Strategy in a pandemic: lessons from one university's response
Rescuing, Reviving, and Renewing
The Vice-Chancellor of the University of Nottingham, Professor Shearer West was not alone when she talked on March 6 about the "unprecedented situation" caused by the Covid-19 pandemic. Nor was she out on a limb when she talked on March 21 about how the organisation was adjusting to ‘the new normal’ with creativity and agility.
By 27 April, Professor West was able to share a framing of the University’s strategic response to Covid-19 as Rescue, Revive and Renew, a three-phase approach, that was not sequential, since the organisation is "dealing with the short-term issues in real time" and recognises the "need to be developing the medium-to longer-term actions carefully over the next few months."
In the space of seven weeks, the University had framed its strategic response, alongside responding to it in ‘real time.’ The effectiveness of that response is not up for discussion here. Instead, what I’d like to reflect on is what lessons such strategic narration of the response to the pandemic can provide for other organisations.
Strategy as storytelling
I start from the premise that strategy is an organisational narrative, a collection of many different stories, told by many different storytellers, drawing on other stories in the setting in which it is produced.
These stories coalesce into a strategy narrative that sets ‘direction’ and in way that ‘tells ourselves forward’ too. We commit, in the telling, to that direction. This does not mean that there are not competing stories that might even develop into alternative or even counter strategy narratives, but mostly with the benefit of repetition and reinforcement, a dominant strategy narrative forms. That narrative only ‘sticks’ when we find it to be ‘true.’ In other words, it aligns to our understanding of a competitive environment, or an approach, and to our values, in a way that we can believe (Holstein, Starkey & Wright, 2020).
The past, present and future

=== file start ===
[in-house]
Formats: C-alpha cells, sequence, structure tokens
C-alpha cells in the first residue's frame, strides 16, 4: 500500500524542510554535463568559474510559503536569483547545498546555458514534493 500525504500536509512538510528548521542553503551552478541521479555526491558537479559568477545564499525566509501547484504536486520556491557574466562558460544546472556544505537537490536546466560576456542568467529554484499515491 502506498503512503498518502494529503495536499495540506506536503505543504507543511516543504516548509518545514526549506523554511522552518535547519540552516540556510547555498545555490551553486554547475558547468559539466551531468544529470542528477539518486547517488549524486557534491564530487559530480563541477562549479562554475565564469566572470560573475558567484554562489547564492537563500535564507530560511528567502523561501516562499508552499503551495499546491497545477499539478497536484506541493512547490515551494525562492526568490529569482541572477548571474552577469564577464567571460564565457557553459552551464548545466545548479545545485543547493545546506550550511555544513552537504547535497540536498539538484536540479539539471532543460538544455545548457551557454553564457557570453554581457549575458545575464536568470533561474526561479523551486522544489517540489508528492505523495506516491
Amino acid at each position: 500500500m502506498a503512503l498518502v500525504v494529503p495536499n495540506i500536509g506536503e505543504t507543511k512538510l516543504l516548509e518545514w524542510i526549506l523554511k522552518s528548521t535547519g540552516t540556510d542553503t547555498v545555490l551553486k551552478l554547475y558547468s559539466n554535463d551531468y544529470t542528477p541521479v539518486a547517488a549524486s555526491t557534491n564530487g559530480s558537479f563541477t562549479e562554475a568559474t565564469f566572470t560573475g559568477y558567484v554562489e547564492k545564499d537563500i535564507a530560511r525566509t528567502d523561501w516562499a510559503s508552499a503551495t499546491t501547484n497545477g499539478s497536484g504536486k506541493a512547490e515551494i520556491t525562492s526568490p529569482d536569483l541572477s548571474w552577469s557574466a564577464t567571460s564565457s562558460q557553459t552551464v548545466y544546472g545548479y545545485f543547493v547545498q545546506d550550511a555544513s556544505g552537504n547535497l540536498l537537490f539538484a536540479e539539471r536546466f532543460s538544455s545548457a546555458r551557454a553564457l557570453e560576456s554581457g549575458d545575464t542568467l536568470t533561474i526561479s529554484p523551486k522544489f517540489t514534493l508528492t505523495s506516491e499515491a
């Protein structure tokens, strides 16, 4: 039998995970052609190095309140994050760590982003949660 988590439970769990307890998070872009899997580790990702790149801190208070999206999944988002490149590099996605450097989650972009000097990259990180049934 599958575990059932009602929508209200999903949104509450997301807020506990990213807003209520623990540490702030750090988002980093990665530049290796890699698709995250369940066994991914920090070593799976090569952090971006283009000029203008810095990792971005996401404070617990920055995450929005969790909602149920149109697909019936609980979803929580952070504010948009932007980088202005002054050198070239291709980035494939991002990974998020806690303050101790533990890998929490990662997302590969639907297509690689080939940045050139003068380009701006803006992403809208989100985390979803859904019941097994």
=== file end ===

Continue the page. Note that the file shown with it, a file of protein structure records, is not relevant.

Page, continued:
The most important thing about strategy as narrative, and why it is often privileged is because it sets direction, and works by aligning ‘the past’, ‘the present’ and the ‘future.’ The way this temporal arc is narrated is not fixed. We use different versions of the past to inform our present, and different versions of the present, to narrate our future.
So in the University of Nottingham example, in seven weeks from ‘an unprecedented situation’ in which the University was reacting, we now have a better sense of direction, where we are looking to a future of ‘Renewal’, through ‘Rescue’ in the present, but anchored in the past, pieces of which we may ‘Revive.’
This strategy narrative is also sufficiently ambiguous. We can narrate this slightly differently as organisational members, it can ‘stick’ within a broad set of values or broad understanding of the purpose of the University for instance, so it aligns within the organisation.
This of course might not then allow enough space for challenge or even dissent about the actual form of ‘renewal’ or what is best to ‘revive’ and what is best left in the past. However, for the moment there may be sufficient ambiguity to narrate the University’s response coherently and in a way that does seem to chime with its key constituencies.
What are the lessons for other organisations?
A starting point could be to reflect on the current strategic response. Research suggests that in the face of crisis (Wenzel, Stanske & Liberman, 2020) there have been four types of strategic response – retrenchment, preserving, innovation and exit.
These are not mutually exclusive, nor exhaustive, nor necessarily sequential. What has worked previously is dependent on how resources are used within the organisation and the level of mitigation available outside it, in institutional responses, from bank lending to furlough, at different times.
Nonetheless, these are all narratives that help with direction setting and resource allocation. For example, part of the University’s response could be associated with all four, with ‘persevering’ possibly as the dominant response.
The next step is to ‘re-story’ that response